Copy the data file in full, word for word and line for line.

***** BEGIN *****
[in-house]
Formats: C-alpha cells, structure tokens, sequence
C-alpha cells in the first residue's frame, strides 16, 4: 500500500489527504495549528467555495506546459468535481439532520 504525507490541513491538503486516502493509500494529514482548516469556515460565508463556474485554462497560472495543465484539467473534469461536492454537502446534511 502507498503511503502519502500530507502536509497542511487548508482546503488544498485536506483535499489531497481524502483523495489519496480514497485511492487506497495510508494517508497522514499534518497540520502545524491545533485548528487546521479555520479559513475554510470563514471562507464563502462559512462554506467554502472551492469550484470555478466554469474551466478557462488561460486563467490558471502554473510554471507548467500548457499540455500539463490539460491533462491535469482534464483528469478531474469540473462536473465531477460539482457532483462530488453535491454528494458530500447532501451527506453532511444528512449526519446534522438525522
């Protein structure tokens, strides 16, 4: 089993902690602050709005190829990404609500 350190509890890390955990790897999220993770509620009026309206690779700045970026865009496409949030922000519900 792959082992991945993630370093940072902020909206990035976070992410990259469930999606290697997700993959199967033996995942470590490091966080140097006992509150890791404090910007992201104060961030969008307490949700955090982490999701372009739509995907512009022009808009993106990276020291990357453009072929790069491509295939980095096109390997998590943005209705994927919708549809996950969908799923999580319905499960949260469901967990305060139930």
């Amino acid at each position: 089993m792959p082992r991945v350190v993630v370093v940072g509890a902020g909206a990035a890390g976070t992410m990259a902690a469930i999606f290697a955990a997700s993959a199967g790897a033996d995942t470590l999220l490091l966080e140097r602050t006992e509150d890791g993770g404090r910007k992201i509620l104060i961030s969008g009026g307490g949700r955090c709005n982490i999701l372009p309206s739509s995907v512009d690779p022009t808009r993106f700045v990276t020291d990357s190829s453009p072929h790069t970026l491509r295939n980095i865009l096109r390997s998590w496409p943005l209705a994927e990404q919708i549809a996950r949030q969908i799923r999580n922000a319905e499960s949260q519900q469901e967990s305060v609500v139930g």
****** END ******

[in-house]
Formats: C-alpha cells, structure tokens, sequence
C-alpha cells in the first residue's frame, strides 16, 4: 500500500489527504495549528467555495506546459468535481439532520 504525507490541513491538503486516502493509500494529514482548516469556515460565508463556474485554462497560472495543465484539467473534469461536492454537502446534511 502507498503511503502519502500530507502536509497542511487548508482546503488544498485536506483535499489531497481524502483523495489519496480514497485511492487506497495510508494517508497522514499534518497540520502545524491545533485548528487546521479555520479559513475554510470563514471562507464563502462559512462554506467554502472551492469550484470555478466554469474551466478557462488561460486563467490558471502554473510554471507548467500548457499540455500539463490539460491533462491535469482534464483528469478531474469540473462536473465531477460539482457532483462530488453535491454528494458530500447532501451527506453532511444528512449526519446534522438525522
């Protein structure tokens, strides 16, 4: 089993902690602050709005190829990404609500 350190509890890390955990790897999220993770509620009026309206690779700045970026865009496409949030922000519900 792959082992991945993630370093940072902020909206990035976070992410990259469930999606290697997700993959199967033996995942470590490091966080140097006992509150890791404090910007992201104060961030969008307490949700955090982490999701372009739509995907512009022009808009993106990276020291990357453009072929790069491509295939980095096109390997998590943005209705994927919708549809996950969908799923999580319905499960949260469901967990305060139930």
């Amino acid at each position: 089993m792959p082992r991945v350190v993630v370093v940072g509890a902020g909206a990035a890390g976070t992410m990259a902690a469930i999606f290697a955990a997700s993959a199967g790897a033996d995942t470590l999220l490091l966080e140097r602050t006992e509150d890791g993770g404090r910007k992201i509620l104060i961030s969008g009026g307490g949700r955090c709005n982490i999701l372009p309206s739509s995907v512009d690779p022009t808009r993106f700045v990276t020291d990357s190829s453009p072929h790069t970026l491509r295939n980095i865009l096109r390997s998590w496409p943005l209705a994927e990404q919708i549809a996950r949030q969908i799923r999580n922000a319905e499960s949260q519900q469901e967990s305060v609500v139930g």